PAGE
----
In Algeria, some painful reminders of years gone by
Last month the Algerian government released its economic plan for the next three years.
The government stated that food imports have reached nearly $2 billion annually. The recent oil price drop and subsequent decrease in export earnings have placed a critical strain on the treasury.
The authorities intend to reduce subsidies on food and the increase in price of staples such as bread and milk may prompt social tensions to rise still further.
The current socio-economic and political situation bears a striking resemblance with 1988, when the country was consumed by October riots. The present situation is also marked by a high unemployment rate, which independent organisations say is close to 25 per cent.
Salima Ghezali, a leading Algerian commentator and human rights activist, says that “the current political situation is grim” and hardly a week goes by without protests breaking out.
For the time being, football stadiums are the only places where people openly voice their frustrations about economic inequalities, political disenfranchisement and hogra (injustice on the part of the powerful). Football games are seen as a catalyst for and barometer of dissent.
The week long riots of October 1988 were the most serious in the years after Algeria gained independence from French colonial rule in 1962.
The riots involved thousands of frustrated youths who targeted symbols of the state, such as official vehicles and buildings, which were set on fire.
The government declared a state of emergency and began using live ammunition to quell protesters.
I monitored the riots at the time as an academic and an observer.
By the end of the week, when an uneasy calm had been restored, unofficial estimates were that as many as 500 people had been killed and more than 3,500 had been jailed.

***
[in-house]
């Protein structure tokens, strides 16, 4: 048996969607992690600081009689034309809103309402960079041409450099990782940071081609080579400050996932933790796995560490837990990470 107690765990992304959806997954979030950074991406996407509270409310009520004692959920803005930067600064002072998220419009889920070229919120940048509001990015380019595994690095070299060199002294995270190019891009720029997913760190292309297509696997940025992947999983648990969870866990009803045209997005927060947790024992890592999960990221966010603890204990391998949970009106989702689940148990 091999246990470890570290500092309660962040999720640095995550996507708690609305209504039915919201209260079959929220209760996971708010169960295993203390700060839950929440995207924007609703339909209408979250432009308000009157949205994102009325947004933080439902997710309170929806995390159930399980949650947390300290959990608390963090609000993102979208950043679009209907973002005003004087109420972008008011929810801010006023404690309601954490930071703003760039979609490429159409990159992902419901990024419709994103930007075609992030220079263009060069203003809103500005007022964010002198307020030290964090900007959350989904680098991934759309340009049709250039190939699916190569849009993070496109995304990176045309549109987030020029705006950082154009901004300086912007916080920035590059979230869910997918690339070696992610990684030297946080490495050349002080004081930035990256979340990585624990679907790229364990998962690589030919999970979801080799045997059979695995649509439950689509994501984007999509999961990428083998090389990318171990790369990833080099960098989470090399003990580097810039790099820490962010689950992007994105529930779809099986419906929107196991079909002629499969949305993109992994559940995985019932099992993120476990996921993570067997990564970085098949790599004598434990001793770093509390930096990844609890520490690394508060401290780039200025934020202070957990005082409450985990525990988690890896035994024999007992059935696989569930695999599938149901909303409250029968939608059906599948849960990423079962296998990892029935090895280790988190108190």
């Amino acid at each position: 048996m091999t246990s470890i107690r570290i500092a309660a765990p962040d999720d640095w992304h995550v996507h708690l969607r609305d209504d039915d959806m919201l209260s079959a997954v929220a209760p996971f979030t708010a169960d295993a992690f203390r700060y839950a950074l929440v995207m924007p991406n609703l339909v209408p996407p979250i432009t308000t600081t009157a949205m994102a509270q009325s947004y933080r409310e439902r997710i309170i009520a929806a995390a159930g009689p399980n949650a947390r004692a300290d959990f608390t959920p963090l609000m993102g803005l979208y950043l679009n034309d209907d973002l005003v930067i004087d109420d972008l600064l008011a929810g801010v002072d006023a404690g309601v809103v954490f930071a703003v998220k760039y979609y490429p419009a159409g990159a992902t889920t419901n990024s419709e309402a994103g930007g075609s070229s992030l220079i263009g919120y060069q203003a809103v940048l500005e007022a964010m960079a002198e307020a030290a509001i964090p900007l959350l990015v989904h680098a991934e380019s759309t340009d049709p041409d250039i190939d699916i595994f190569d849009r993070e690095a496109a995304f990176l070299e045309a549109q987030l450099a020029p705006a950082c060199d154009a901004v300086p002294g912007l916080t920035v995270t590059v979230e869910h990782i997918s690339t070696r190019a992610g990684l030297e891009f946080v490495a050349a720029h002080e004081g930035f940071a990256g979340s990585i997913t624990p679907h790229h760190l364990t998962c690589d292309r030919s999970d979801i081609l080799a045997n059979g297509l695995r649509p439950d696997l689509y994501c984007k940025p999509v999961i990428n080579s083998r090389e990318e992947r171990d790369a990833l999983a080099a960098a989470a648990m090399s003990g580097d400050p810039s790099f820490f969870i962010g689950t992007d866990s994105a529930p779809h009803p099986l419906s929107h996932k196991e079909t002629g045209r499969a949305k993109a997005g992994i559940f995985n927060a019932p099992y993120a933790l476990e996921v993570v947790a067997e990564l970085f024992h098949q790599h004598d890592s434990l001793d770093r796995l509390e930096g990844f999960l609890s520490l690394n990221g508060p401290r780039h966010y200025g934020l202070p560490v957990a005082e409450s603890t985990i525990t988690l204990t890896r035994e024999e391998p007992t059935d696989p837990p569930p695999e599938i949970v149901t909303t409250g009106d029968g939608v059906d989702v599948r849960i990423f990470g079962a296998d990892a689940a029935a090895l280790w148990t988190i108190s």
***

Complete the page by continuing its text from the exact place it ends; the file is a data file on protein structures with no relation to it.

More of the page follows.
The riots eventually led to the fall of the National Liberation Front – the country’s one-party system which had been in power since independence, and ushered in a brief period of multi party democracy, and the first free elections in Algeria. But the 1992 civil war changed all that.
There is still plenty to be mad about in Algeria. It is clear that it is caught in the classic rentier economy trap.
With its huge petrochemical reserves, Algeria has enjoyed a period of incomparable fiscal affluence for the past 15 years.
The bounty has helped buy social peace and harmony, but the government has not invested significantly enough in Algeria’s future.
Many significant industrial projects have come to a grinding halt. The public health sector has taken a turn for the worse and schools and universities have seen far better days.
With a range of demographic and social pressures combined with president Abdelaziz Bouteflika being in poor health and a government programme unable to rescue the ailing economy, protests are looming on the horizon.
So far, some apparatchiks are trying to put the blame on “foreign hands” and external forces being responsible for Algeria’s social woes. They hope to buy time to work through internal divisions and remain in power. But without reform, the next unrest will be much harder for the government to contain.
Dr Abdelkader Cheref is a professor at the American University of Ras Al Khaimah
Updated: November 16, 2016 04:00 AM